This domino effect allows all users within the blockchain to know if a previous block's data has been tampered with, making it difficult to alter or destroy without proper protocols. In addition, everyone with access to the blockchain can see when and who had triggered this change, making it nearly impossible to modify or destroy these records. Continuously evolving technology, just like change, is a constant in healthcare.
Health data is one of the most sought after in the information economy today. In fact, big data is considered the "gold rush" of the 21st century. Blockchain allows for patient information to be accessed in real-time through hubs that connect all stakeholders to the evolvement of a patient encounter. The data is shared across various parties, including providers, payers, and patients. In addition, each party can add to the ledger, which enables real-time access and the exchange of information.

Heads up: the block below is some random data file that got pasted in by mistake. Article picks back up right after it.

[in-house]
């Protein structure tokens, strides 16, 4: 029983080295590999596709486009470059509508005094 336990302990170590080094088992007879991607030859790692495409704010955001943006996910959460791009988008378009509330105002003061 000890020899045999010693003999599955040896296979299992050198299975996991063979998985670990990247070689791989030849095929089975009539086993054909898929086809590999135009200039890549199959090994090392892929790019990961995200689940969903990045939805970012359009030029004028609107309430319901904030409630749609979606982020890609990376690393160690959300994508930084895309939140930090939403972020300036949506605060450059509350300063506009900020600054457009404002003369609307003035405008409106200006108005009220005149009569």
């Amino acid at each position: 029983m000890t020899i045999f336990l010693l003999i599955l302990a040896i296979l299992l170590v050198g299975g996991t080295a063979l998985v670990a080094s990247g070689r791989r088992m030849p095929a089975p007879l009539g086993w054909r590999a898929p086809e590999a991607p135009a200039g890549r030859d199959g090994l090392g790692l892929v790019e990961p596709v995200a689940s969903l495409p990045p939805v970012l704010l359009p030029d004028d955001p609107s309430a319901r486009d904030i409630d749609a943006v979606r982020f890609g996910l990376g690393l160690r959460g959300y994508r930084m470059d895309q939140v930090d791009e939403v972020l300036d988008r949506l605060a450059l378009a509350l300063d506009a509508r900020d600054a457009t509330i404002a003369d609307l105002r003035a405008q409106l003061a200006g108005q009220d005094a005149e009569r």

Currently, hospitals are like islands without bridges connecting them to each other or other entities within their own care continuum, such as labs and private practices. Instead, each island maintains its own database - a siloed system whose structure makes it difficult for one hospital to communicate with another, even though they may be part of the same network.